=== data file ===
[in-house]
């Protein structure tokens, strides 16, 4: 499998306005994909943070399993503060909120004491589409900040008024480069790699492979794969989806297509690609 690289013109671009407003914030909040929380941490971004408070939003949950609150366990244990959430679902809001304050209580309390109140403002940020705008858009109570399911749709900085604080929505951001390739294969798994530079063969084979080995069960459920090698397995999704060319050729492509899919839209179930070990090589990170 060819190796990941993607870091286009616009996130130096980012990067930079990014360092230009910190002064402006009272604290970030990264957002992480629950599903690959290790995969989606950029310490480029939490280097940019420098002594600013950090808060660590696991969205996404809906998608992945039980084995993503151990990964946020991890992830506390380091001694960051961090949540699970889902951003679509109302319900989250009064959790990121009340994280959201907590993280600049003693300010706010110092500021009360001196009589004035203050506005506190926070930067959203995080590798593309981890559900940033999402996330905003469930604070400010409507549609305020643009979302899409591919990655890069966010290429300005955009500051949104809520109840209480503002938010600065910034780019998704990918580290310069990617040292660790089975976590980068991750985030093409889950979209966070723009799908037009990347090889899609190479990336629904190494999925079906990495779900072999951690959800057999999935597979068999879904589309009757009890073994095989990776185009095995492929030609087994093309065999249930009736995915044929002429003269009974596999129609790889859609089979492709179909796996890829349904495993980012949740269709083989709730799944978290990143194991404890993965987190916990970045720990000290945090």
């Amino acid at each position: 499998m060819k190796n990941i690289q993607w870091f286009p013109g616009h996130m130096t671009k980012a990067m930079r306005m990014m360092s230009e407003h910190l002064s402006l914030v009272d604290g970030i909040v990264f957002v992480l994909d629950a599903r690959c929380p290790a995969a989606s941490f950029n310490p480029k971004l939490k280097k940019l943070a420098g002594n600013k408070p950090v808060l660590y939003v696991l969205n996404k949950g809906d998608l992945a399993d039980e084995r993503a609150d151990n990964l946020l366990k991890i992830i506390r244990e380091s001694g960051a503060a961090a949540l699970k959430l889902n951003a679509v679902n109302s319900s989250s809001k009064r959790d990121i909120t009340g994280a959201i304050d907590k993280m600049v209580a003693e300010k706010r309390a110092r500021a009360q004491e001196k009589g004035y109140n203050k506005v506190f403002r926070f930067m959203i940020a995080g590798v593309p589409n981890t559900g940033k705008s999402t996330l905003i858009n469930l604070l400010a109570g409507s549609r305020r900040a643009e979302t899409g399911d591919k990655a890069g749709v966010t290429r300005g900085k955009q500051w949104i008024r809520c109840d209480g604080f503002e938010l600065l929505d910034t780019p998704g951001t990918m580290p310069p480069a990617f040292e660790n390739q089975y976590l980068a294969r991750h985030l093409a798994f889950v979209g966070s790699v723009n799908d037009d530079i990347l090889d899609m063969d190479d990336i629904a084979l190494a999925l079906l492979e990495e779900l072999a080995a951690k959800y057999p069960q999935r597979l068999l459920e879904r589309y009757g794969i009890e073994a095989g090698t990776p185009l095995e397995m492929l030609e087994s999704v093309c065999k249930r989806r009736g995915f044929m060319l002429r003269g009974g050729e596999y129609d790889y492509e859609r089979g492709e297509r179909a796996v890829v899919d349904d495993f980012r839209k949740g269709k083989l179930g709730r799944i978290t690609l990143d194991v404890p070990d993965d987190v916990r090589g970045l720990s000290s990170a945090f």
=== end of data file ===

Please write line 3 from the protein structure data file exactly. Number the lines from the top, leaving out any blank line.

């Amino acid at each position: 499998m060819k190796n990941i690289q993607w870091f286009p013109g616009h996130m130096t671009k980012a990067m930079r306005m990014m360092s230009e407003h910190l002064s402006l914030v009272d604290g970030i909040v990264f957002v992480l994909d629950a599903r690959c929380p290790a995969a989606s941490f950029n310490p480029k971004l939490k280097k940019l943070a420098g002594n600013k408070p950090v808060l660590y939003v696991l969205n996404k949950g809906d998608l992945a399993d039980e084995r993503a609150d151990n990964l946020l366990k991890i992830i506390r244990e380091s001694g960051a503060a961090a949540l699970k959430l889902n951003a679509v679902n109302s319900s989250s809001k009064r959790d990121i909120t009340g994280a959201i304050d907590k993280m600049v209580a003693e300010k706010r309390a110092r500021a009360q004491e001196k009589g004035y109140n203050k506005v506190f403002r926070f930067m959203i940020a995080g590798v593309p589409n981890t559900g940033k705008s999402t996330l905003i858009n469930l604070l400010a109570g409507s549609r305020r900040a643009e979302t899409g399911d591919k990655a890069g749709v966010t290429r300005g900085k955009q500051w949104i008024r809520c109840d209480g604080f503002e938010l600065l929505d910034t780019p998704g951001t990918m580290p310069p480069a990617f040292e660790n390739q089975y976590l980068a294969r991750h985030l093409a798994f889950v979209g966070s790699v723009n799908d037009d530079i990347l090889d899609m063969d190479d990336i629904a084979l190494a999925l079906l492979e990495e779900l072999a080995a951690k959800y057999p069960q999935r597979l068999l459920e879904r589309y009757g794969i009890e073994a095989g090698t990776p185009l095995e397995m492929l030609e087994s999704v093309c065999k249930r989806r009736g995915f044929m060319l002429r003269g009974g050729e596999y129609d790889y492509e859609r089979g492709e297509r179909a796996v890829v899919d349904d495993f980012r839209k949740g269709k083989l179930g709730r799944i978290t690609l990143d194991v404890p070990d993965d987190v916990r090589g970045l720990s000290s990170a945090f």